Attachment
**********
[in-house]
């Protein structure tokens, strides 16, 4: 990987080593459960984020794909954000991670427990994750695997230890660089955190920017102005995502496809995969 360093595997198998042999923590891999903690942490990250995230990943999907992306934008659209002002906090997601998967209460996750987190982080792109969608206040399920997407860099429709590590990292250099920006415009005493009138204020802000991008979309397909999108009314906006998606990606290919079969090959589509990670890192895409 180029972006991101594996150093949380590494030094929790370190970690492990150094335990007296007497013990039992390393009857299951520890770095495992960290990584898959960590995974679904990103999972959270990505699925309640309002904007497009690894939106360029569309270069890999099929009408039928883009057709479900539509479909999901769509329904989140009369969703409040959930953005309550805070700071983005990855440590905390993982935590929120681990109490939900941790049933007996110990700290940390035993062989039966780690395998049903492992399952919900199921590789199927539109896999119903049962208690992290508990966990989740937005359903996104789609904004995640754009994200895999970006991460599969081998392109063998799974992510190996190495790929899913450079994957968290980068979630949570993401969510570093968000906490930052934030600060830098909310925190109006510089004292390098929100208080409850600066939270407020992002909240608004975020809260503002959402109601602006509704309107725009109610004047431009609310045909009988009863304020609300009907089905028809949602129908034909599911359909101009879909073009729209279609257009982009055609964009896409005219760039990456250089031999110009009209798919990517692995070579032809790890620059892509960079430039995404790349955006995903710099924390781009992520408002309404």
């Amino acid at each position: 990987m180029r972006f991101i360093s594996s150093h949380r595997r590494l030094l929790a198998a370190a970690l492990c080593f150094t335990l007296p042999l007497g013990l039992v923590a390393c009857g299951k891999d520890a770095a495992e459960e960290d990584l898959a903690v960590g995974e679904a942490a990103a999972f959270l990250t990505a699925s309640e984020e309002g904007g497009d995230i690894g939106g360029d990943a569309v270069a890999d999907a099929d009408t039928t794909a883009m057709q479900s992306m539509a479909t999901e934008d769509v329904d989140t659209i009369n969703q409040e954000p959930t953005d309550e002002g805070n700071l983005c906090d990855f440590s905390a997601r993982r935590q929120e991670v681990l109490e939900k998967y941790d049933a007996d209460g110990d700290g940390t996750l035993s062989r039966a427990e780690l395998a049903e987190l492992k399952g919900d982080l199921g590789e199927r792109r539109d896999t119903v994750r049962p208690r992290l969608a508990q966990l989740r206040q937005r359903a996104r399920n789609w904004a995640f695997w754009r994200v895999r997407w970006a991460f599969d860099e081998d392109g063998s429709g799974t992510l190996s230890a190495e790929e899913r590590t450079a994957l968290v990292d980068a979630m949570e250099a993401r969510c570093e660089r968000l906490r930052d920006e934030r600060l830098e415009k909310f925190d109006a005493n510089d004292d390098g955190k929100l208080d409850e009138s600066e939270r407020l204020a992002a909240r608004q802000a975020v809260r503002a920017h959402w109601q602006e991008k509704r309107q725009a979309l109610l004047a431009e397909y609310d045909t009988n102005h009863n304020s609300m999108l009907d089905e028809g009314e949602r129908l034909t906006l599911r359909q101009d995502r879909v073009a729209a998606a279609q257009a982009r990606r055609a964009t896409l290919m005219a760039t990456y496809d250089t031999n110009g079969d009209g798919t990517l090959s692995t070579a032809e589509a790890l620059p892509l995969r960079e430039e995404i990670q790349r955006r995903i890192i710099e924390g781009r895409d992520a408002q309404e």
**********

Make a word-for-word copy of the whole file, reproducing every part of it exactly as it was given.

[in-house]
């Protein structure tokens, strides 16, 4: 990987080593459960984020794909954000991670427990994750695997230890660089955190920017102005995502496809995969 360093595997198998042999923590891999903690942490990250995230990943999907992306934008659209002002906090997601998967209460996750987190982080792109969608206040399920997407860099429709590590990292250099920006415009005493009138204020802000991008979309397909999108009314906006998606990606290919079969090959589509990670890192895409 180029972006991101594996150093949380590494030094929790370190970690492990150094335990007296007497013990039992390393009857299951520890770095495992960290990584898959960590995974679904990103999972959270990505699925309640309002904007497009690894939106360029569309270069890999099929009408039928883009057709479900539509479909999901769509329904989140009369969703409040959930953005309550805070700071983005990855440590905390993982935590929120681990109490939900941790049933007996110990700290940390035993062989039966780690395998049903492992399952919900199921590789199927539109896999119903049962208690992290508990966990989740937005359903996104789609904004995640754009994200895999970006991460599969081998392109063998799974992510190996190495790929899913450079994957968290980068979630949570993401969510570093968000906490930052934030600060830098909310925190109006510089004292390098929100208080409850600066939270407020992002909240608004975020809260503002959402109601602006509704309107725009109610004047431009609310045909009988009863304020609300009907089905028809949602129908034909599911359909101009879909073009729209279609257009982009055609964009896409005219760039990456250089031999110009009209798919990517692995070579032809790890620059892509960079430039995404790349955006995903710099924390781009992520408002309404």
């Amino acid at each position: 990987m180029r972006f991101i360093s594996s150093h949380r595997r590494l030094l929790a198998a370190a970690l492990c080593f150094t335990l007296p042999l007497g013990l039992v923590a390393c009857g299951k891999d520890a770095a495992e459960e960290d990584l898959a903690v960590g995974e679904a942490a990103a999972f959270l990250t990505a699925s309640e984020e309002g904007g497009d995230i690894g939106g360029d990943a569309v270069a890999d999907a099929d009408t039928t794909a883009m057709q479900s992306m539509a479909t999901e934008d769509v329904d989140t659209i009369n969703q409040e954000p959930t953005d309550e002002g805070n700071l983005c906090d990855f440590s905390a997601r993982r935590q929120e991670v681990l109490e939900k998967y941790d049933a007996d209460g110990d700290g940390t996750l035993s062989r039966a427990e780690l395998a049903e987190l492992k399952g919900d982080l199921g590789e199927r792109r539109d896999t119903v994750r049962p208690r992290l969608a508990q966990l989740r206040q937005r359903a996104r399920n789609w904004a995640f695997w754009r994200v895999r997407w970006a991460f599969d860099e081998d392109g063998s429709g799974t992510l190996s230890a190495e790929e899913r590590t450079a994957l968290v990292d980068a979630m949570e250099a993401r969510c570093e660089r968000l906490r930052d920006e934030r600060l830098e415009k909310f925190d109006a005493n510089d004292d390098g955190k929100l208080d409850e009138s600066e939270r407020l204020a992002a909240r608004q802000a975020v809260r503002a920017h959402w109601q602006e991008k509704r309107q725009a979309l109610l004047a431009e397909y609310d045909t009988n102005h009863n304020s609300m999108l009907d089905e028809g009314e949602r129908l034909t906006l599911r359909q101009d995502r879909v073009a729209a998606a279609q257009a982009r990606r055609a964009t896409l290919m005219a760039t990456y496809d250089t031999n110009g079969d009209g798919t990517l090959s692995t070579a032809e589509a790890l620059p892509l995969r960079e430039e995404i990670q790349r955006r995903i890192i710099e924390g781009r895409d992520a408002q309404e």